Top 10 Thinking Traps Exposed Our minds set up many traps for us. Unless we’re aware of them, these traps can seriously hinder our ability to think rationally, leading us to bad reasoning and making stupid decisions. Features of our minds that are meant to help us may, eventually, get us into trouble. Here are the first 5 of the most harmful of these traps and how to avoid each one of them. 1. “Is the population of Turkey greater than 35 million? Lesson: Your starting point can heavily bias your thinking: initial impressions, ideas, estimates or data “anchor” subsequent thoughts. This trap is particularly dangerous as it’s deliberately used in many occasions, such as by experienced salesmen, who will show you a higher-priced item first, “anchoring” that price in your mind, for example. What can you do about it? Always view a problem from different perspectives. 2. In one experiment a group of people were randomly given one of two gifts — half received a decorated mug, the other half a large Swiss chocolate bar. 3. 4.
Why Are We So Afraid of Creativity? Creativity: now there’s a word I thought I wouldn’t see under attack. Don’t we live in a society that thrives on the idea of innovation and creative thought? The age of the entrepreneur, of the man of ideas, of Steve Jobs and the think different motto? Well, yes and no. That is, indisputably yes on the surface. We're not always willing to take the risks that come with innovation. As a general rule, we dislike uncertainty. Creativity, on the other hand, requires novelty. Consider a common paradox: organizations, institutions, and individual decision makers often reject creative ideas even as they state openly that creativity is, to them, an important and sometimes even central goal. As Matthew Pearl reminds us in his new historical thriller, The Technologists (out this week), this general distrust of innovation is nothing new. William Barton Rogers, the founder and first president of MIT. Luckily, we know how this particular story ends.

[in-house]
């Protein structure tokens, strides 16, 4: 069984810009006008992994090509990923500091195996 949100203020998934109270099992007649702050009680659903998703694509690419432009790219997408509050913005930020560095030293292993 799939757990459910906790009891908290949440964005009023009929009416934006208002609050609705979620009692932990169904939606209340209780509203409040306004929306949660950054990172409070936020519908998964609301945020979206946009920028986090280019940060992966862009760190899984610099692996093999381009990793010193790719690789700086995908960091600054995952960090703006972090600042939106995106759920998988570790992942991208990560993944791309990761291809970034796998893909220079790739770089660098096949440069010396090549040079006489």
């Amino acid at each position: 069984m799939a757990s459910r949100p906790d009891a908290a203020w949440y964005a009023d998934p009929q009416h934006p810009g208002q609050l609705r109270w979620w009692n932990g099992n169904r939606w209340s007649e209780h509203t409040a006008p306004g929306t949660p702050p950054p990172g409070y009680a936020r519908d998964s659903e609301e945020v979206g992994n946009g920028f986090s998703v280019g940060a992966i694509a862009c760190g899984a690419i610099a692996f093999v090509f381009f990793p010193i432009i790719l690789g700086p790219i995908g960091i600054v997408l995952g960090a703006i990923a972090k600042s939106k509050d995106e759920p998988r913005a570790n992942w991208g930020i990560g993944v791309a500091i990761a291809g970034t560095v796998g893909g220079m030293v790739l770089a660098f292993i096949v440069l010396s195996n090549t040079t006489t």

10 More Common Faults in Human Thought | Listverse Humans This list is a follow up to Top 10 Common Faults in Human Thought. Thanks for everyone’s comments and feedback; you have inspired this second list! It is amazing that with all these biases, people are able to actually have a rational thought every now and then. The confirmation bias is the tendency to look for or interpret information in a way that confirms beliefs. The Availability heuristic is gauging what is more likely based on vivid memories. Illusion of Control is the tendency for individuals to believe they can control or at least influence outcomes that they clearly have no influence on. Interesting Fact: when playing craps in a casino, people will throw the dice hard when they need a high number and soft when they need a low number. The Planning fallacy is the tendency to underestimate the time needed to complete tasks. Interesting Fact: “Realistic pessimism” is a phenomenon where depressed or overly pessimistic people more accurately predict task completion estimations.